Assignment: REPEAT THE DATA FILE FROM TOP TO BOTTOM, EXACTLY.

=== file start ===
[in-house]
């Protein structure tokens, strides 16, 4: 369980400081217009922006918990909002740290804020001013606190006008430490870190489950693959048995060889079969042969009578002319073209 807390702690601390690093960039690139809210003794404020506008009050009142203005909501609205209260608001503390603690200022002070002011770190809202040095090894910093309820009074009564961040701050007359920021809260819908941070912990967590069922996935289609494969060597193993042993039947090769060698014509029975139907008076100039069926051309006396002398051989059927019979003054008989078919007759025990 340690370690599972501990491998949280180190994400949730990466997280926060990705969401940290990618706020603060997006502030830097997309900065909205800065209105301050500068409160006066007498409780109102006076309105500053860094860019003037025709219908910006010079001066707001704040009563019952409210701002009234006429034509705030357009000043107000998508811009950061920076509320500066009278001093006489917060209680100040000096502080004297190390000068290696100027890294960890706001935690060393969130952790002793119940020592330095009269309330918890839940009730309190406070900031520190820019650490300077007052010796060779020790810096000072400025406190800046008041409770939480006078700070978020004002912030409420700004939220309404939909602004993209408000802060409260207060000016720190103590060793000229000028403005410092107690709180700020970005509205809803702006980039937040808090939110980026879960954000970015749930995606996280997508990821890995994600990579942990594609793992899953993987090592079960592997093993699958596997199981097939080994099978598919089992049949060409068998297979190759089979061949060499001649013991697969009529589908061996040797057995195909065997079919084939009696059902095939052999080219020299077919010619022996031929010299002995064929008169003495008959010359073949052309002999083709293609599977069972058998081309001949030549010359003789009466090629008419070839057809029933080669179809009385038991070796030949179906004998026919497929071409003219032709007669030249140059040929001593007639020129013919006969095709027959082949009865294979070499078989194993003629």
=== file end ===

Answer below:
[in-house]
């Protein structure tokens, strides 16, 4: 369980400081217009922006918990909002740290804020001013606190006008430490870190489950693959048995060889079969042969009578002319073209 807390702690601390690093960039690139809210003794404020506008009050009142203005909501609205209260608001503390603690200022002070002011770190809202040095090894910093309820009074009564961040701050007359920021809260819908941070912990967590069922996935289609494969060597193993042993039947090769060698014509029975139907008076100039069926051309006396002398051989059927019979003054008989078919007759025990 340690370690599972501990491998949280180190994400949730990466997280926060990705969401940290990618706020603060997006502030830097997309900065909205800065209105301050500068409160006066007498409780109102006076309105500053860094860019003037025709219908910006010079001066707001704040009563019952409210701002009234006429034509705030357009000043107000998508811009950061920076509320500066009278001093006489917060209680100040000096502080004297190390000068290696100027890294960890706001935690060393969130952790002793119940020592330095009269309330918890839940009730309190406070900031520190820019650490300077007052010796060779020790810096000072400025406190800046008041409770939480006078700070978020004002912030409420700004939220309404939909602004993209408000802060409260207060000016720190103590060793000229000028403005410092107690709180700020970005509205809803702006980039937040808090939110980026879960954000970015749930995606996280997508990821890995994600990579942990594609793992899953993987090592079960592997093993699958596997199981097939080994099978598919089992049949060409068998297979190759089979061949060499001649013991697969009529589908061996040797057995195909065997079919084939009696059902095939052999080219020299077919010619022996031929010299002995064929008169003495008959010359073949052309002999083709293609599977069972058998081309001949030549010359003789009466090629008419070839057809029933080669179809009385038991070796030949179906004998026919497929071409003219032709007669030249140059040929001593007639020129013919006969095709027959082949009865294979070499078989194993003629």